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April 12, 1999

Severe Paroxysmal Hypertension (Pseudopheochromocytoma): Understanding the Cause and Treatment

Author Affiliations

From the Department of Medicine, Hypertension Division, New York Presbyterian Hospital and Weill Medical College of Cornell University, New York.

Arch Intern Med. 1999;159(7):670-674. doi:10.1001/archinte.159.7.670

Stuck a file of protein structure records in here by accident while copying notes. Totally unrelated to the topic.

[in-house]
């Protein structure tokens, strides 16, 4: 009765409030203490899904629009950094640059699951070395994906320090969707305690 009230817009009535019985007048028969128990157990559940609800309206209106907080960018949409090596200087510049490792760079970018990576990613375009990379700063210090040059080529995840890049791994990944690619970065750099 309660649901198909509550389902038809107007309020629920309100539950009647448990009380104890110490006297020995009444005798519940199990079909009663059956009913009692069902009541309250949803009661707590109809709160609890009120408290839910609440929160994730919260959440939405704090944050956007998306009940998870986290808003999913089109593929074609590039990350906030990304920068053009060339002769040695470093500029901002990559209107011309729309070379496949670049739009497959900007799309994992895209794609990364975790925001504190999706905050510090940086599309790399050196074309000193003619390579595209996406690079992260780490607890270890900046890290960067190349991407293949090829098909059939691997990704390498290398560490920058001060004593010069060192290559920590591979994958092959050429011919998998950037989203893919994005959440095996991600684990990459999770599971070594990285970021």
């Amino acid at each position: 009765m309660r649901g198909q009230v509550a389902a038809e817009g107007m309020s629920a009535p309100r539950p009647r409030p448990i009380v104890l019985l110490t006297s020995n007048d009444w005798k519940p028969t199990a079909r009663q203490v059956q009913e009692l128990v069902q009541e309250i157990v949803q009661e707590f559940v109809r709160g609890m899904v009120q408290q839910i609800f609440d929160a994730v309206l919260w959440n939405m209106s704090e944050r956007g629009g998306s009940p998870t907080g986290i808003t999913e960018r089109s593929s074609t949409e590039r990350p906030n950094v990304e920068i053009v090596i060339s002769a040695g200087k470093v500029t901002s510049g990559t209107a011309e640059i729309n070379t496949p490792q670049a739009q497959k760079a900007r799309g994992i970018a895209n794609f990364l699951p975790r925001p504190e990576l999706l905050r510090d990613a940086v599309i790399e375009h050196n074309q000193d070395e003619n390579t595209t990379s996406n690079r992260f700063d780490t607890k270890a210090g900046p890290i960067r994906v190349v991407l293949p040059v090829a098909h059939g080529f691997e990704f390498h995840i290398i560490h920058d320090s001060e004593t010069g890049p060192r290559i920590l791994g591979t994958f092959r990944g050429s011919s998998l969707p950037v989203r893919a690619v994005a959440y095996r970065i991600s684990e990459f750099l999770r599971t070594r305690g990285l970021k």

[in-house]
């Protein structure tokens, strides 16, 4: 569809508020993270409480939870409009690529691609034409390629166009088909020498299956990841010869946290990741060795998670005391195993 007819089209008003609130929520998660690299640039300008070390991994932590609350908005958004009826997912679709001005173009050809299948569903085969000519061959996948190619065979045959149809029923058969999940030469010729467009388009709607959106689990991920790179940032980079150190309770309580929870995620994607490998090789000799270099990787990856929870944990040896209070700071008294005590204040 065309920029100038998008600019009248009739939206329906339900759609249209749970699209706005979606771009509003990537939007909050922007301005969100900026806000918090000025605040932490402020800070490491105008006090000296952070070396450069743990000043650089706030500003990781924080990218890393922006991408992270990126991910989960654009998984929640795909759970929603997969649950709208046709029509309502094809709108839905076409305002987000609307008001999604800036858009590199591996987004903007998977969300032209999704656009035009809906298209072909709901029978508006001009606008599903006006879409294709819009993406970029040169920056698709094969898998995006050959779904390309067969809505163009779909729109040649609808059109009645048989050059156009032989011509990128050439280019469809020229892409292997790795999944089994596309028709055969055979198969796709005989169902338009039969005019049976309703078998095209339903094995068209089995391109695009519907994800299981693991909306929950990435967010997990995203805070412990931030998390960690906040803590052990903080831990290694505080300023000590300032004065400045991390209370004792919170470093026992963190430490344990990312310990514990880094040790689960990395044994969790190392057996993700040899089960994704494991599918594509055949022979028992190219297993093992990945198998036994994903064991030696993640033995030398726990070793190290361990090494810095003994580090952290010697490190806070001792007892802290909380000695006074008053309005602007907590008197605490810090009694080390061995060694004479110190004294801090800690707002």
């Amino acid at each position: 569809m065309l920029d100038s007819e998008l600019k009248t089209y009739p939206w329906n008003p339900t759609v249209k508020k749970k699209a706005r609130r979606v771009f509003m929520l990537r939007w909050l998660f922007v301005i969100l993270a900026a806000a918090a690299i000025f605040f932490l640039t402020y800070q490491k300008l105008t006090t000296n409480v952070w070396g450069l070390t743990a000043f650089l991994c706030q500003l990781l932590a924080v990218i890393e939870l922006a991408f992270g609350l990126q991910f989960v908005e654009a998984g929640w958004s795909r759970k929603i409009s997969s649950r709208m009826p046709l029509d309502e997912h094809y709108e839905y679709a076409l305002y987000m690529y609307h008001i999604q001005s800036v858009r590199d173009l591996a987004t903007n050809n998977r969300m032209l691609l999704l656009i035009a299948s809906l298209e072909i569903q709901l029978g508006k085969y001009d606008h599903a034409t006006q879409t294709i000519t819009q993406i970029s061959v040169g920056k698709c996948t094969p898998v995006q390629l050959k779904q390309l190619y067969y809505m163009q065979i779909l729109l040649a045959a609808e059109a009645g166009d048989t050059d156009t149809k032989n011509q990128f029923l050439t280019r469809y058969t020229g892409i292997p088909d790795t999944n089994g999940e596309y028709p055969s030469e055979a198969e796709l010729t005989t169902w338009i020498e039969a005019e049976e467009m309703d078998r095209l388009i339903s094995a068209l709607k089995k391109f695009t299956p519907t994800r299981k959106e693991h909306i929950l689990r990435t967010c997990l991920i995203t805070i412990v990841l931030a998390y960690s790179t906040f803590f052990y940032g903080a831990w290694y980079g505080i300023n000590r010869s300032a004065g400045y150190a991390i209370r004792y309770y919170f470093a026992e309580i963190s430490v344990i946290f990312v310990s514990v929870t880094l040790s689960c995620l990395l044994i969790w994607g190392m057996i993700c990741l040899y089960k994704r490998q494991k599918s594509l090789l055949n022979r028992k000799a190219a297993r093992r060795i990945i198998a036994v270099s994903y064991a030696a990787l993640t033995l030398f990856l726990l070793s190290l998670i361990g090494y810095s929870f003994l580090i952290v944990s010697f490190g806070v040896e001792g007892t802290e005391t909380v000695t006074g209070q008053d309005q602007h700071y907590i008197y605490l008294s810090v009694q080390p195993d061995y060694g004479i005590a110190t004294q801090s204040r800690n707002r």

Severe, symptomatic paroxysmal hypertension always generates suspicion of a pheochromocytoma, a catecholamine-secreting tumor. However, most patients with this disorder do not have this tumor and their condition remains undiagnosed and ineffectively treated. This case series, summarizing the course of 21 such patients, suggests a cause and an effective treatment approach. All 21 patients insisted that the paroxysms were not related to stress or emotional distress, initially discouraging consideration of a link to emotions. Nevertheless, with careful psychosocial interviewing, the disorder could be attributed to emotions patients were not aware of, and, therefore, unable to report. Such emotions were related either to previous severe emotional trauma or to a general tendency to keep distressful emotions out of awareness. With treatment based on this understanding, further paroxysms were eliminated in 13 (62%) of 21 patients. α- plus β-blockade was used, combined, when necessary, with an antidepressant agent, with or without an anxiolytic agent. In 3 cases, the disorder was cured with psychotherapy alone. Because the presenting symptoms are physical rather than emotional, patients present to internists and primary care physicians rather than to psychotherapists. For this reason, more awareness of this disorder in the medical community is needed.